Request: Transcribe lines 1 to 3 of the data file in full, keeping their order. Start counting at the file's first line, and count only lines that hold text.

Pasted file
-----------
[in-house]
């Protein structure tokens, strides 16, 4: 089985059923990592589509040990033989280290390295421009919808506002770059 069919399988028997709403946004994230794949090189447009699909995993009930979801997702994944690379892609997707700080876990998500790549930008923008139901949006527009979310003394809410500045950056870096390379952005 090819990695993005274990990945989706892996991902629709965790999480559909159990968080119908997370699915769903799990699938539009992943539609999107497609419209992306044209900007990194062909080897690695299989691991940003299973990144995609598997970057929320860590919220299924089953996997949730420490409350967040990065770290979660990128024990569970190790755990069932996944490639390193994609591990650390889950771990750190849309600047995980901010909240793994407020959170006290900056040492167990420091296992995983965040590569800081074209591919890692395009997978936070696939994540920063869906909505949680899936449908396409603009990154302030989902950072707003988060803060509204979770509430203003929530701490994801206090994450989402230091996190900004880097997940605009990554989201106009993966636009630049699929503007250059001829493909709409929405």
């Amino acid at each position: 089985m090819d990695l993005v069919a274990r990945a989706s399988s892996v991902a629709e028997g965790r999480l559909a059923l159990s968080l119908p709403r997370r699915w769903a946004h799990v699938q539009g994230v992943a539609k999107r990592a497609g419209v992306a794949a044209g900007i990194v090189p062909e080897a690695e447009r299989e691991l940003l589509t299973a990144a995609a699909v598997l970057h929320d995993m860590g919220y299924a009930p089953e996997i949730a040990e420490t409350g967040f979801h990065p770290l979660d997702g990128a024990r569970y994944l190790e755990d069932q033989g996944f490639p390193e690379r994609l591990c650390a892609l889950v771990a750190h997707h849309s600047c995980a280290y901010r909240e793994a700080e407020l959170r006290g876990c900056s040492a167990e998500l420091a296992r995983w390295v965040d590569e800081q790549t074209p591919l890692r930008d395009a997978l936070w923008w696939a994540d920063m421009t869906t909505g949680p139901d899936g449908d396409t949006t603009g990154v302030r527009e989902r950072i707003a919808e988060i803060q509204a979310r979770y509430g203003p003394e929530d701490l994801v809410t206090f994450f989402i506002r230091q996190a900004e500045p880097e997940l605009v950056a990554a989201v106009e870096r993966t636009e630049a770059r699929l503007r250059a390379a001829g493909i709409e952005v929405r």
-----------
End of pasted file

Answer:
[in-house]
């Protein structure tokens, strides 16, 4: 089985059923990592589509040990033989280290390295421009919808506002770059 069919399988028997709403946004994230794949090189447009699909995993009930979801997702994944690379892609997707700080876990998500790549930008923008139901949006527009979310003394809410500045950056870096390379952005 090819990695993005274990990945989706892996991902629709965790999480559909159990968080119908997370699915769903799990699938539009992943539609999107497609419209992306044209900007990194062909080897690695299989691991940003299973990144995609598997970057929320860590919220299924089953996997949730420490409350967040990065770290979660990128024990569970190790755990069932996944490639390193994609591990650390889950771990750190849309600047995980901010909240793994407020959170006290900056040492167990420091296992995983965040590569800081074209591919890692395009997978936070696939994540920063869906909505949680899936449908396409603009990154302030989902950072707003988060803060509204979770509430203003929530701490994801206090994450989402230091996190900004880097997940605009990554989201106009993966636009630049699929503007250059001829493909709409929405």
């Amino acid at each position: 089985m090819d990695l993005v069919a274990r990945a989706s399988s892996v991902a629709e028997g965790r999480l559909a059923l159990s968080l119908p709403r997370r699915w769903a946004h799990v699938q539009g994230v992943a539609k999107r990592a497609g419209v992306a794949a044209g900007i990194v090189p062909e080897a690695e447009r299989e691991l940003l589509t299973a990144a995609a699909v598997l970057h929320d995993m860590g919220y299924a009930p089953e996997i949730a040990e420490t409350g967040f979801h990065p770290l979660d997702g990128a024990r569970y994944l190790e755990d069932q033989g996944f490639p390193e690379r994609l591990c650390a892609l889950v771990a750190h997707h849309s600047c995980a280290y901010r909240e793994a700080e407020l959170r006290g876990c900056s040492a167990e998500l420091a296992r995983w390295v965040d590569e800081q790549t074209p591919l890692r930008d395009a997978l936070w923008w696939a994540d920063m421009t869906t909505g949680p139901d899936g449908d396409t949006t603009g990154v302030r527009e989902r950072i707003a919808e988060i803060q509204a979310r979770y509430g203003p003394e929530d701490l994801v809410t206090f994450f989402i506002r230091q996190a900004e500045p880097e997940l605009v950056a990554a989201v106009e870096r993966t636009e630049a770059r699929l503007r250059a390379a001829g493909i709409e952005v929405r």